The first white person astir in the house every morning was the woman who carried the keys, mother or daughter, as the case might be. Her morning work was no light affair, and its accomplishment consumed several hours daily. To begin with she must knead the light bread with her own hands and send it to the kitchen to be baked and served hot at breakfast. She must prepare a skillet full of light rolls for the same meal, and "give out" the materials for the rest of the breakfast. Then she must see to the sweeping and garnishing of the lower rooms, passages, and porches, lest the maids engaged in that task should entertain less extreme views than her own on the subject of that purity and cleanliness which constituted the house's charm and the housekeeper's crown of honor. She must write two or three notes, to be dispatched by the hands of a small negro to her acquaintances in the neighborhood, – a kind of correspondence much affected in that society. In the midst of all these duties, the young housekeeper – for somehow it is only the youthful ones whom I remember vividly – must meet and talk with such of the guests as might happen to be early risers, and must not forget to send a messenger to the kitchen once every ten minutes to "hurry up breakfast!" not that breakfast could be hurried under any conceivable circumstances, but merely because it was the custom to send such messages, and the young woman was a duty-loving maid who did her part in the world without inquiring why. She knew very well that breakfast would be ready at the traditional hour, the hour at which it always had been served in that house, and that there was no power on the plantation great enough to hasten it by a single minute. But she sent out to "hurry" it nevertheless.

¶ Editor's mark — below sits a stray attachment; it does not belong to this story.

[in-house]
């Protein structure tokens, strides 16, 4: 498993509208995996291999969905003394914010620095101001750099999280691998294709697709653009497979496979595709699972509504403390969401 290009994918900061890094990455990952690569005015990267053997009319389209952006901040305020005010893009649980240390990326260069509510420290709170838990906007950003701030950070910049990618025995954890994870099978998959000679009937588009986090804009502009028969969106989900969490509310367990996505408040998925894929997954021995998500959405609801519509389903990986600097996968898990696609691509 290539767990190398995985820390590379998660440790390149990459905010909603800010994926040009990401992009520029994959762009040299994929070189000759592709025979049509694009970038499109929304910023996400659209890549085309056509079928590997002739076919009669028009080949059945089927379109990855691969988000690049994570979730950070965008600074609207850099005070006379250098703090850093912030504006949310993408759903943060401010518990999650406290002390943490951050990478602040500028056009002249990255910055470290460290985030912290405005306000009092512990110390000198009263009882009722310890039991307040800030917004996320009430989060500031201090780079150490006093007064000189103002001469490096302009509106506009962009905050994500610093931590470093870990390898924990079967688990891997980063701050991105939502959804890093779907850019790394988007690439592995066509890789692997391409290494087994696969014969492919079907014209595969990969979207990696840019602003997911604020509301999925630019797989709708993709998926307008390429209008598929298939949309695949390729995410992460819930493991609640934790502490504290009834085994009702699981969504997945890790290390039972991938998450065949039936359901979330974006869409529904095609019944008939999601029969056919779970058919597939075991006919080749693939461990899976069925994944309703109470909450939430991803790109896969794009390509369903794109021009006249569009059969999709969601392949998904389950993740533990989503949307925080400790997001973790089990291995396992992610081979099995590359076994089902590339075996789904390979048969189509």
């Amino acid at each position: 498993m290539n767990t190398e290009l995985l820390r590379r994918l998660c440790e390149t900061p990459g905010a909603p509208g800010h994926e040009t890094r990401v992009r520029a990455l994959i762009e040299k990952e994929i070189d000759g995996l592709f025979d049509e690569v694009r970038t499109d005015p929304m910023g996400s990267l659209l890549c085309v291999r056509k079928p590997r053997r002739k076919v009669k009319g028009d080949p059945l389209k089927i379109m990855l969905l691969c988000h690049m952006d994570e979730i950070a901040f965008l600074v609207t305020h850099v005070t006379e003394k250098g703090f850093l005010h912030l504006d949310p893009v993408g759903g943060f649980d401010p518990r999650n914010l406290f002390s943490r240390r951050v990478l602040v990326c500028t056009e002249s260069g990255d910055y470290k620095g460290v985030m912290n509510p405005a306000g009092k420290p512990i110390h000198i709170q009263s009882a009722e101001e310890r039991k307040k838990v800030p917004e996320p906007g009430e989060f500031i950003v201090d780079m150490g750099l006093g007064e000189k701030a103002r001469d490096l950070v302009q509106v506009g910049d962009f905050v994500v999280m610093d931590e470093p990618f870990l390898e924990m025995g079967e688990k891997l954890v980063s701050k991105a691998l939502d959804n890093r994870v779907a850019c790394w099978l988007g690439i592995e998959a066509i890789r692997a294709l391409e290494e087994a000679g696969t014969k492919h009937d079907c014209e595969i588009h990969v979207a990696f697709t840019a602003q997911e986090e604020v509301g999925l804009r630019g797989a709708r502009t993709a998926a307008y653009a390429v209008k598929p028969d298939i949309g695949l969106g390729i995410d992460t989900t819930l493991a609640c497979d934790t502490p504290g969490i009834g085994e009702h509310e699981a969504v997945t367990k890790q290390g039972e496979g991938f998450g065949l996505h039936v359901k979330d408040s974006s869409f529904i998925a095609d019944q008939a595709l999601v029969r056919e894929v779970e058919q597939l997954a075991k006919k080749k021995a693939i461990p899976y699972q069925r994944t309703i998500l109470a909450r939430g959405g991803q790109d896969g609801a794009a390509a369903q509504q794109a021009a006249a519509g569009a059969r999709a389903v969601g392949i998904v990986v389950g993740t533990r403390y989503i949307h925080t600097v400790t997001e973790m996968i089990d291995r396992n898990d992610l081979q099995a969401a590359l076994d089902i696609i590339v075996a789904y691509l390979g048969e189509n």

When breakfast is ready the guests are ready for it. It is a merit of fixed habits that one can conform to them easily, and when one knows that breakfast has been ready in the house in which he is staying precisely at nine o'clock every morning for one or two centuries past, and that the immovable conservatism of an old Virginian cook stands guard over the sanctity of that custom, he has no difficulty in determining when to begin dressing.
The breakfast is sure to be a good one, consisting of everything obtainable at the season. If it be in summer, the host will have a dish of broiled roe herrings before him, a plate of hot rolls at his right hand, and a cylindrical loaf of hot white bread – which it is his duty to cut and serve – on his left. On the flanks will be one or two plates of beaten biscuit and a loaf of batter bread, i. e., corn-bread made rich with milk and eggs. A dish of plain corn "pones" sits on the dresser, and the servants bring griddle-cakes or waffles hot from the kitchen; so much for breads. A knuckle of cold, boiled ham is always present, on either the table or the dresser, as convenience may dictate. A dish of sliced tomatoes and another of broiled ditto are the invariable vegetables, supplemented on occasion with lettuce, radishes, and other like things. These are the staples of breakfast, and additions are made as the season serves.